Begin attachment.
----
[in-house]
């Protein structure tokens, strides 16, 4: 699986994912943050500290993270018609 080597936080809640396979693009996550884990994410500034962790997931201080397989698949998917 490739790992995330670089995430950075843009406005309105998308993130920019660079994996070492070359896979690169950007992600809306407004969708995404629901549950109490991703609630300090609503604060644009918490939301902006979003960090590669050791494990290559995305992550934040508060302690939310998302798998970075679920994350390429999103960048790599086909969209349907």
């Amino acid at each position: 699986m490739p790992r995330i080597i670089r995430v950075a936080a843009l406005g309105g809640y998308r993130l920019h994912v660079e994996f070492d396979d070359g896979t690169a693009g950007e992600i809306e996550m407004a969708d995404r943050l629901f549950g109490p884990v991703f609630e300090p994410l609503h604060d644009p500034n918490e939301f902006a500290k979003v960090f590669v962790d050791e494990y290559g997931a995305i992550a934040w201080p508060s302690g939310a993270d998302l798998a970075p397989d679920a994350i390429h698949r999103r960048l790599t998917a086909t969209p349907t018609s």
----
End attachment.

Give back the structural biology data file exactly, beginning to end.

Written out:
[in-house]
């Protein structure tokens, strides 16, 4: 699986994912943050500290993270018609 080597936080809640396979693009996550884990994410500034962790997931201080397989698949998917 490739790992995330670089995430950075843009406005309105998308993130920019660079994996070492070359896979690169950007992600809306407004969708995404629901549950109490991703609630300090609503604060644009918490939301902006979003960090590669050791494990290559995305992550934040508060302690939310998302798998970075679920994350390429999103960048790599086909969209349907």
């Amino acid at each position: 699986m490739p790992r995330i080597i670089r995430v950075a936080a843009l406005g309105g809640y998308r993130l920019h994912v660079e994996f070492d396979d070359g896979t690169a693009g950007e992600i809306e996550m407004a969708d995404r943050l629901f549950g109490p884990v991703f609630e300090p994410l609503h604060d644009p500034n918490e939301f902006a500290k979003v960090f590669v962790d050791e494990y290559g997931a995305i992550a934040w201080p508060s302690g939310a993270d998302l798998a970075p397989d679920a994350i390429h698949r999103r960048l790599t998917a086909t969209p349907t018609s």